These nameless books, are they in an exisiting universe? or brand new?
All the books I'm working on now are in the Paksenarrion universe. Book one is done and will be out next March; book two just made it through the first draft; book three is embryonic but alive.
If this interests you, there's a lot more about this project at the website and blog dedicated to this story-universe. http://www.paksworld.com/
has the background information on the world of Paksenarrion, and http://www.paksworld.com/blog/
has updates on how the books are going, and discussions with fans. Most of my posts about the work on progress are over there, but I often mention them here and repeat the links. Oh, and the blog has feeds, if that's something you do.
I'm sorry. That was a bit of a brainfart on my behalf. I realized that they had to be Paks world books sometime after I asked the question. I guess it was because I had thought that Nameless I had been named, I guess not.
The second two books have not decided on their titles. I'm going to have to take this to the fencing group, which came up with the title for #1
. My working titles, when I have them, are all too long and klutzy. The working title for this one, if I'd ever used it, would've been something like "And you thought you were in trouble LAST time!" or possibly "Find somebody already" or even "Some people are denser than uranium."
Do publishers have issues with writers posting bits/pieces/chapters/etc. that get cut from books on publically available websites after publishing? If not, you could share the scene with your devoted readers and the effort would not be "wasted" in terms of audience. It wouldn't generate revenue, but it would, perhaps, generate lots of good-will from fans.
Policies vary, and the wise writer checks with his/her publisher. I checked this week to find out when I could put up a chapter of the new book, for instance, and was told not until a month before release. Other publishers would let one go up after copy editing, and might allow more to be put up. Some publishers let the writer choose and some make their own selection.
I did get permission to put up the snippets I've already posted and more as time goes on, as long as the aggregate amount (compared to the size of the book) is small. I was told to do disconnected snippets only, not snippets that added up to (for instance) a complete chapter, and not snippets that gave too much away--that were spoiler-heavy.
Scenes not in the book are probably OK, especially after the release date, but I'd check with my editor...the issue is spoilers. Some readers don't care; others really hate spoilers. Just because a scene isn't in the book doesn't mean it's spoiler-free (for instance, the POV section I mentioned here gives away considerable about this character's future plans. I think I've already included one snippet from this section (I really should have started a list of snippets when I posted the first one, so I wouldn't accidentally post the same one twice, or anything else I shouldn't...)
for instance, a chapter I wrote to get inside the head of a character who is a plot-driver but offstage....like Cardinal Richelieu in The Three Musketeers, hardly seen but always felt. But I need to know why he's doing what he's doing, and the only way (for me--I'm that kind of writer) to know that is to get in his POV long enough to understand him. Still--does it belong in the book proper? Writer-ego says "But it's a beautifully written chapter" and Writer-editor says "But does the reader really need to know this about this character at this time to feel the building menace?"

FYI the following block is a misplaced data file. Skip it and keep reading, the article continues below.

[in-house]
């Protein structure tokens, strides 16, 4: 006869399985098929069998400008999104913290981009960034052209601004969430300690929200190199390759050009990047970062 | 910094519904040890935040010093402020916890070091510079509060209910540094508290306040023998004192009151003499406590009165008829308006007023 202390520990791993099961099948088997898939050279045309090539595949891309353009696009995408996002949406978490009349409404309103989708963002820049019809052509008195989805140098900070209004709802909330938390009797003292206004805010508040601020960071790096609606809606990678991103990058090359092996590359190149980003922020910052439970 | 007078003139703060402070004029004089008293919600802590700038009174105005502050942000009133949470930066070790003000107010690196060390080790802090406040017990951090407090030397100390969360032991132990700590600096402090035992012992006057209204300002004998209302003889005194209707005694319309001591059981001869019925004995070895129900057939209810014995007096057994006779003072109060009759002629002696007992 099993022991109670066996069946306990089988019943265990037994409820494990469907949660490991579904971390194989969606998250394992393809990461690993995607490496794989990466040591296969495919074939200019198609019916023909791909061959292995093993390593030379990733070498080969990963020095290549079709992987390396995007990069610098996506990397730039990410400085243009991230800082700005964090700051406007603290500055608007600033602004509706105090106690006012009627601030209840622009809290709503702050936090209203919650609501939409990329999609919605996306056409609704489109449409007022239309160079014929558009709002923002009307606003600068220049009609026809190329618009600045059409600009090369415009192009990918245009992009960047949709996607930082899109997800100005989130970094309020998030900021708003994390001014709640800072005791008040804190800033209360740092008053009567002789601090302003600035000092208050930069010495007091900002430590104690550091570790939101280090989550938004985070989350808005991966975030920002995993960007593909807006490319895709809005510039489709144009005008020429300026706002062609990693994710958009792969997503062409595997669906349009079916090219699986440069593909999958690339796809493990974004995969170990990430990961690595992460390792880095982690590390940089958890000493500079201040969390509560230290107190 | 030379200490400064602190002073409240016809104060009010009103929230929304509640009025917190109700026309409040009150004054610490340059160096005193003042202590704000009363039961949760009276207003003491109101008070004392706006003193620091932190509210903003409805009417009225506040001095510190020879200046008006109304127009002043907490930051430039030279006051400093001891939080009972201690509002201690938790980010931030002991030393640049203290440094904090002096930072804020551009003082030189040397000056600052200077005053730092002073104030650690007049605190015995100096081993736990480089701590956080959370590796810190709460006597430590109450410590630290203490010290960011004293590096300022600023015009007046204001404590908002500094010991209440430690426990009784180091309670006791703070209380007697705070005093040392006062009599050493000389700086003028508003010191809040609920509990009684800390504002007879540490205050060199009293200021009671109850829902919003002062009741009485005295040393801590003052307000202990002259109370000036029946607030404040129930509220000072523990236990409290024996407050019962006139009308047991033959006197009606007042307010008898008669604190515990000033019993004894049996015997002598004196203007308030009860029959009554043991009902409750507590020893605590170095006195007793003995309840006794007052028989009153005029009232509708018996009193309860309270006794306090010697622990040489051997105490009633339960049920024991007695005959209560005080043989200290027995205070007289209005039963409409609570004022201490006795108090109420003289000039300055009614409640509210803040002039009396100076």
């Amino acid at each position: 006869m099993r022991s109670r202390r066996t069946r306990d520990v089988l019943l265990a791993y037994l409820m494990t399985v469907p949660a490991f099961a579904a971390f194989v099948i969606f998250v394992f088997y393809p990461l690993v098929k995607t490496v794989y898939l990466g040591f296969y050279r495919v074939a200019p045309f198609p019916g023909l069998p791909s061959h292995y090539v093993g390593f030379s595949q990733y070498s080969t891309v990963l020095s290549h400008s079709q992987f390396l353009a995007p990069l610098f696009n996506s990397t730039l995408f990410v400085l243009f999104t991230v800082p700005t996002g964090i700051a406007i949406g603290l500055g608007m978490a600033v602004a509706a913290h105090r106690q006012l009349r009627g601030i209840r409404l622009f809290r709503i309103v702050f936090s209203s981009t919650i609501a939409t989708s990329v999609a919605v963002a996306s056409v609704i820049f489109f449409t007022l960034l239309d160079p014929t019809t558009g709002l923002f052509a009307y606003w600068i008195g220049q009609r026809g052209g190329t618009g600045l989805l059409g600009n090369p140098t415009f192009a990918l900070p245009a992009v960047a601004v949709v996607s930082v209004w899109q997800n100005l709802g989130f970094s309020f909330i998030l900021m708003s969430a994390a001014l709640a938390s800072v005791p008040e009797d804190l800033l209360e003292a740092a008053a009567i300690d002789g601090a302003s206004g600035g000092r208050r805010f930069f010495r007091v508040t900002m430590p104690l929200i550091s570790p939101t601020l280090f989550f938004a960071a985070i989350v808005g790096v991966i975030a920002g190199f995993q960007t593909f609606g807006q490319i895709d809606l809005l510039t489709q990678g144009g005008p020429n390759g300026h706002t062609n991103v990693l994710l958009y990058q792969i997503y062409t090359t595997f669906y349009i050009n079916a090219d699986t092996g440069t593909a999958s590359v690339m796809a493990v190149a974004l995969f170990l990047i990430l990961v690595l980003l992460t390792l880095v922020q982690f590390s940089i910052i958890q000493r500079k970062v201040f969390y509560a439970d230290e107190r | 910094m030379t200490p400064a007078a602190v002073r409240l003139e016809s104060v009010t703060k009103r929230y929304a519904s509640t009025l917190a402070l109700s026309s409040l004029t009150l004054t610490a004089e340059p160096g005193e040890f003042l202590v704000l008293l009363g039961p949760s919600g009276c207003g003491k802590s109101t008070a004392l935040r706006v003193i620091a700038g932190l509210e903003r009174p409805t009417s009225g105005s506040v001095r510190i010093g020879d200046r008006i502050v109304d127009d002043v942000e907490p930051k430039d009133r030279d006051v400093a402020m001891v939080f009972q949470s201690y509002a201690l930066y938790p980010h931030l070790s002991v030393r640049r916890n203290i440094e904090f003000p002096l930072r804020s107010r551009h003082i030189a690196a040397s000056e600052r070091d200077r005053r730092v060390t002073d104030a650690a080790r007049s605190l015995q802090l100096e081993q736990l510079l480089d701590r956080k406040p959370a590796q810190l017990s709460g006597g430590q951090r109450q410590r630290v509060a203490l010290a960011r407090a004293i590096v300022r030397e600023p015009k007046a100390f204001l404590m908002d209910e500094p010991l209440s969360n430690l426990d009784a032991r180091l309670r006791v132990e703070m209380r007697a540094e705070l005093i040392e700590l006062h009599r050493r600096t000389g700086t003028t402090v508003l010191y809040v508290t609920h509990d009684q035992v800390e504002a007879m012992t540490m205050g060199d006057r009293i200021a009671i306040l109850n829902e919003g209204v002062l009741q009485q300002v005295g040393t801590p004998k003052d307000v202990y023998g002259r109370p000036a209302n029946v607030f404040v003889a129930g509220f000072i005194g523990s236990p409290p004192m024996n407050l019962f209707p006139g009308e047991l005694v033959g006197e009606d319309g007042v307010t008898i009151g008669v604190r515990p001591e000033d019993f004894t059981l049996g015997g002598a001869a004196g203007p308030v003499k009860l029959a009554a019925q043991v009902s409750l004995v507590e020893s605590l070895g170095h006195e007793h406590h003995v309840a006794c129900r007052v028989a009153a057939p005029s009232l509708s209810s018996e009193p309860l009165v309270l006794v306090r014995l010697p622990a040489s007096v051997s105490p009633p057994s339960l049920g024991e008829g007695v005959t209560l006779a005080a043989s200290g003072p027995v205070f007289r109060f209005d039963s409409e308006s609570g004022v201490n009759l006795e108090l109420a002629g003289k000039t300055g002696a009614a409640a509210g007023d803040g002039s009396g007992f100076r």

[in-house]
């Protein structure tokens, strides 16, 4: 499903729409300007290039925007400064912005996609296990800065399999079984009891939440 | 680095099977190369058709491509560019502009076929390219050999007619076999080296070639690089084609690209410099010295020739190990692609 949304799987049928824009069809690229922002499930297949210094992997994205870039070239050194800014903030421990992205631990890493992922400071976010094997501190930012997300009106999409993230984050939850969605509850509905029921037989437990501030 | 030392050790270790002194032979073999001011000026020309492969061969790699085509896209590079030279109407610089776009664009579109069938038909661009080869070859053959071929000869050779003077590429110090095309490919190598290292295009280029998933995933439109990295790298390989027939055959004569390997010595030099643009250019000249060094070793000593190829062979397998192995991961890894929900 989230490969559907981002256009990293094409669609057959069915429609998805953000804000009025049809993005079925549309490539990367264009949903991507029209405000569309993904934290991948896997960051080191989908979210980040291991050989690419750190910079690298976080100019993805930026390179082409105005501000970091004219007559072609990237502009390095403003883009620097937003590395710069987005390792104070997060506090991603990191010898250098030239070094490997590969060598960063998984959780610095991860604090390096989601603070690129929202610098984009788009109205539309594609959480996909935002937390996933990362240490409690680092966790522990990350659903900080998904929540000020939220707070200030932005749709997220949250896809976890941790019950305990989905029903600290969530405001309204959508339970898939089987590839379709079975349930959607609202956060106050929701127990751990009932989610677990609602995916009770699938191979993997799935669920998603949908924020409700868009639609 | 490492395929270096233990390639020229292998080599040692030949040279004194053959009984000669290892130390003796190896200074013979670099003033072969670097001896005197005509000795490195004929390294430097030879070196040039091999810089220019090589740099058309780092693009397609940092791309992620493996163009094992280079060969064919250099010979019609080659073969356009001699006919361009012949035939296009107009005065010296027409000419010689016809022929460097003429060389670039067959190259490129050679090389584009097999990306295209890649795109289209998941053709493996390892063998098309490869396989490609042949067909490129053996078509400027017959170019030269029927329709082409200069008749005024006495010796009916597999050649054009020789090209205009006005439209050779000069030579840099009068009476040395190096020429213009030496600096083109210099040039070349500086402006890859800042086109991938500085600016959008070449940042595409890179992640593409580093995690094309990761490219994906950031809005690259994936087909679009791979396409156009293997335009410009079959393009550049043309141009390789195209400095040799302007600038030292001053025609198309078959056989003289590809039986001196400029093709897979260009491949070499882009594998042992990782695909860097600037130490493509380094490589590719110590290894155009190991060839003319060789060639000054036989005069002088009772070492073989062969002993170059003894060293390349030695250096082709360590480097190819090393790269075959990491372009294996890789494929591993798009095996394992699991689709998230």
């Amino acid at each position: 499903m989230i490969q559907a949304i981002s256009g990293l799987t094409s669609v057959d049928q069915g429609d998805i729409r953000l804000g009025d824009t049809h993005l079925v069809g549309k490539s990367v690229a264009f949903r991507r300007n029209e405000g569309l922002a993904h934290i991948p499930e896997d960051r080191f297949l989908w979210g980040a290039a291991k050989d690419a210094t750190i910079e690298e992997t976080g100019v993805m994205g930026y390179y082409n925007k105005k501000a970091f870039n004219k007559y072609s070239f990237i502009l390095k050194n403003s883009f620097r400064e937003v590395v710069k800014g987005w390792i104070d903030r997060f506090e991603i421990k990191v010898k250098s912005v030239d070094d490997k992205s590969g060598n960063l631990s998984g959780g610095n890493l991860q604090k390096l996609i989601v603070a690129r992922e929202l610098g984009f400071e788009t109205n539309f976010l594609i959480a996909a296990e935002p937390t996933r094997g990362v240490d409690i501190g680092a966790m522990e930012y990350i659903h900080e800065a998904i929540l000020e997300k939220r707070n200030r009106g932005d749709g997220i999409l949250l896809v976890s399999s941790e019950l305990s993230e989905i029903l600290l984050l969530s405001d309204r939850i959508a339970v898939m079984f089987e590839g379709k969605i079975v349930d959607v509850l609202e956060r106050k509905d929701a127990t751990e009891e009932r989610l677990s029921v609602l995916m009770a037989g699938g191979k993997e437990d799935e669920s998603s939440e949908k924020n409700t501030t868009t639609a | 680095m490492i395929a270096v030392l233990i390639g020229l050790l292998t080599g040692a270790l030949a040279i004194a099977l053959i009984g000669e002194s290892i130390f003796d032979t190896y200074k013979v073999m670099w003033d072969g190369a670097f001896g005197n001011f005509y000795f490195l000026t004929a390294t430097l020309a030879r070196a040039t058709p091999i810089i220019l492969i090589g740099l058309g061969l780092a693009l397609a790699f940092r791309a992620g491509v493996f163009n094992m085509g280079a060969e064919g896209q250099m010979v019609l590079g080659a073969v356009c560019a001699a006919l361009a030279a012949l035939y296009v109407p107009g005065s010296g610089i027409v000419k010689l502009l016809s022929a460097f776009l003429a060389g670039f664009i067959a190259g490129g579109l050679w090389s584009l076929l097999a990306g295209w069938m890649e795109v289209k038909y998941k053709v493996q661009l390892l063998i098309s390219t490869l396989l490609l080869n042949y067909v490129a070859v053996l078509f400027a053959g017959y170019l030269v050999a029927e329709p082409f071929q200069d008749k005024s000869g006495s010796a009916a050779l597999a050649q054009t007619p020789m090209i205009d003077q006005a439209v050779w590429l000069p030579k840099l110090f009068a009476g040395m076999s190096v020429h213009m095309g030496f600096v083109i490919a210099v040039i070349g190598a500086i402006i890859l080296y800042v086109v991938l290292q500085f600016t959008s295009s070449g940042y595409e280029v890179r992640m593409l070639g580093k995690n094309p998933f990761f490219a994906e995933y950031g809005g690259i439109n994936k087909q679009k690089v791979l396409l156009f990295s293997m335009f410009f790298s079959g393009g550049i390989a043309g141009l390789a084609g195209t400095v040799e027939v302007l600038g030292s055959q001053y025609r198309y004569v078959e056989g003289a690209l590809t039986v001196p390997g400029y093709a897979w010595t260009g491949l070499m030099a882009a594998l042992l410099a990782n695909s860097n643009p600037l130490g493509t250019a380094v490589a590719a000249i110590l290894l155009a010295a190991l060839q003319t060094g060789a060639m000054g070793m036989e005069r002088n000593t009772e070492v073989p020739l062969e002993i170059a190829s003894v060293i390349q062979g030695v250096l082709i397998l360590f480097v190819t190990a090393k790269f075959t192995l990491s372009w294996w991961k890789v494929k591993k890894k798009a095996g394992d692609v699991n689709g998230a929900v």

I ran into that with some (unfinished) online fiction.
A character in what I had intended to be a throwaway scene insisted on his story being told. Which meant writing the two stories in parallel.
Not too bad except the best friend of the viewpoint character in the original story wound up as the girlfriend of the viewpoint character in the second story.
So to keep things straight about what happens offscreen with the girl, I had to resort to creating a file (soon to be a set of files) with all her interactions with either character and then fill in with bits about what she was doing. Sometimes just notes, other times, long stretches of dialog insisted on being written.
At least I can mine the dialogue for stuff she can talk to the others about (and to firm up the personalities of the characters she was talking to when they show up in either of the "real" stories.
Oy, indeed! Characters! They all want to be center stage, don't they? Tell MY story, they insist. ME, TOO says another. And another.
It's always fascinating to read about your writing process -- not only is it informative, but it's nice to know that other writers will do things that don't actually make it into the book, just to get into the character's headspace.
The original Paks books produced "side-stories" and "pre-stories" (which I wish I could find--I did save them!) as well as the songs (and in some cases the music, which I don't remember all that well) and a lot of stuff that didn't make it in, not even counting the things that were deliberately cut that I first thought *were* in the story.
It was a very messy production. I still write messily, in the sense of having to write out more than is in the book, because that's how my brain works. I just start, and find out what's really going on as I go. (No matter what I thought was going on.)
Just watched a PBS American Masters program on Garrison Keillor and at one point he said that writing is about discovery...that's certainly been my experience.